Spring 2018 teaching, joint seminar in semantics with Sam Bowman: Deep Learning in Semantics

Chris Barker
Professor of Linguistics, Department of Linguistics   
 New York University
CV; Google Scholar
Department of Linguistics
10 Washington Place, room 604
New York, NY 10003
+1 212 992 8760


Research Interests: Natural language semantics, philosophy of language, scope, vagueness, continuations, non-classical logic, possessives. 

Areas of Instruction: Semantics.  


Selected papers:

Along with Peter Lasersohn, I'm the co-founder and co-maintainer of the Semantics Archive: An online preprint archive for natural language semantics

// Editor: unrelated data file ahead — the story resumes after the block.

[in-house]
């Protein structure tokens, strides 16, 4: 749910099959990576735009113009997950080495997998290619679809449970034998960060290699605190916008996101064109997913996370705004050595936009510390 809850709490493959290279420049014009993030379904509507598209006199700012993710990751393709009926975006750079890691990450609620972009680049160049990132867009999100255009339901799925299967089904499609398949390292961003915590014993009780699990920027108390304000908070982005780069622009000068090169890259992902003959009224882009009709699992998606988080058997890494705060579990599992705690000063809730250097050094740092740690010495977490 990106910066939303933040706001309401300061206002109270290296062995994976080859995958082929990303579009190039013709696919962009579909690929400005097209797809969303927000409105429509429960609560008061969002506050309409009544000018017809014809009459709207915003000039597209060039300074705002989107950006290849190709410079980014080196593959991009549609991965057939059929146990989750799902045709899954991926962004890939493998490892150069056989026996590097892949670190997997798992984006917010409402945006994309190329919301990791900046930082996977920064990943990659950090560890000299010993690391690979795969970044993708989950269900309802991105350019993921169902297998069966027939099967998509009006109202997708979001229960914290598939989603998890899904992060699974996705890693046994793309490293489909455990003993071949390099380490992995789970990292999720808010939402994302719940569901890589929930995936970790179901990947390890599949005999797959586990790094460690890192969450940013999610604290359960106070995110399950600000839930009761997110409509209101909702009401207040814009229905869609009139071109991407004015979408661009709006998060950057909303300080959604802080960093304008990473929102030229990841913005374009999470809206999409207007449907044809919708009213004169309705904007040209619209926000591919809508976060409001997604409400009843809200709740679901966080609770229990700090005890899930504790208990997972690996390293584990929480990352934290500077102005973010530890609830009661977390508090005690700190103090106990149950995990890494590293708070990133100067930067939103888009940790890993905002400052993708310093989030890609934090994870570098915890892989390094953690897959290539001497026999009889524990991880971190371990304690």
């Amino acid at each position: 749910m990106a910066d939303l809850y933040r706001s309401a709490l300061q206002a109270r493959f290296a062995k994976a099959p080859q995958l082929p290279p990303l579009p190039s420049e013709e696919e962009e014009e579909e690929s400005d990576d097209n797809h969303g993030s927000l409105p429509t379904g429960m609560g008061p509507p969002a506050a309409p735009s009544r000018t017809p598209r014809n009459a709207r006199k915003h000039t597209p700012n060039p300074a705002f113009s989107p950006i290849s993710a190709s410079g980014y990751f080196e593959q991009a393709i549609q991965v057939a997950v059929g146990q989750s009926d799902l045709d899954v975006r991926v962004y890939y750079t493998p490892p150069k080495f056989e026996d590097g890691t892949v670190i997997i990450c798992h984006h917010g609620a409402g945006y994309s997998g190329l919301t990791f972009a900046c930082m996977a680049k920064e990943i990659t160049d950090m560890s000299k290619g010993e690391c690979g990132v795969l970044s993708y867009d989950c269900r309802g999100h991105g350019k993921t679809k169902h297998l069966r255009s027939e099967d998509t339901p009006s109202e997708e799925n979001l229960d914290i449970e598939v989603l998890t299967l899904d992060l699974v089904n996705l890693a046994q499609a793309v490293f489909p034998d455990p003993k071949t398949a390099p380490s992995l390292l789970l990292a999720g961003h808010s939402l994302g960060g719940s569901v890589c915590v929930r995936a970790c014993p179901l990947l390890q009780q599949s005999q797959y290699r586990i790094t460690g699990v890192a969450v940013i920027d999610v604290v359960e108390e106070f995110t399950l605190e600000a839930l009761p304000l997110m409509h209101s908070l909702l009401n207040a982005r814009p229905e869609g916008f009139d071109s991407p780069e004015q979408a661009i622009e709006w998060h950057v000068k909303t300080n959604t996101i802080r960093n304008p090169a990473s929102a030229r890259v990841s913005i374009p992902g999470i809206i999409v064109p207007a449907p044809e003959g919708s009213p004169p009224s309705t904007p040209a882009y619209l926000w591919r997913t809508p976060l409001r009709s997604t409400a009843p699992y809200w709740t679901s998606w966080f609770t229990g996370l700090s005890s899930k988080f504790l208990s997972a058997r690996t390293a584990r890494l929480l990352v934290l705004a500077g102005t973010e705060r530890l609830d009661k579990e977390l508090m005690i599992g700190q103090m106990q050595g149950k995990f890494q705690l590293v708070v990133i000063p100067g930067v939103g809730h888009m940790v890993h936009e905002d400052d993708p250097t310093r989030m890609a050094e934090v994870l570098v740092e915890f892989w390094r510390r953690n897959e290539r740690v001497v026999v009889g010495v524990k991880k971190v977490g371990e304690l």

Lambda tutorial
Iota and Jot: the simplest non-trivial languages possible?

It is not the strongest of the species that survive, nor the most intelligent, but the one most responsive to change. --Charles Darwin
...and Dirac had a weird version of quantum theory in which every state had probability either plus two or minus two. Probability, as common sense defines it, is a number between zero and one expressing our degree of confidence that an event will happen. Probability one means that the event always happens; probability zero means that it never happens. In Dirac's Alice-in-Wonderland world, every state happens either more often than always or less often than never. --Freeman Dyson, in the New York Review of Books.

"In mathematics you don't understand things, you just get used to them."
--von Neumann [as reported by G. Zukav, The Dancing Wu Li Masters]

If it's worth doing, it's worth doing slowly...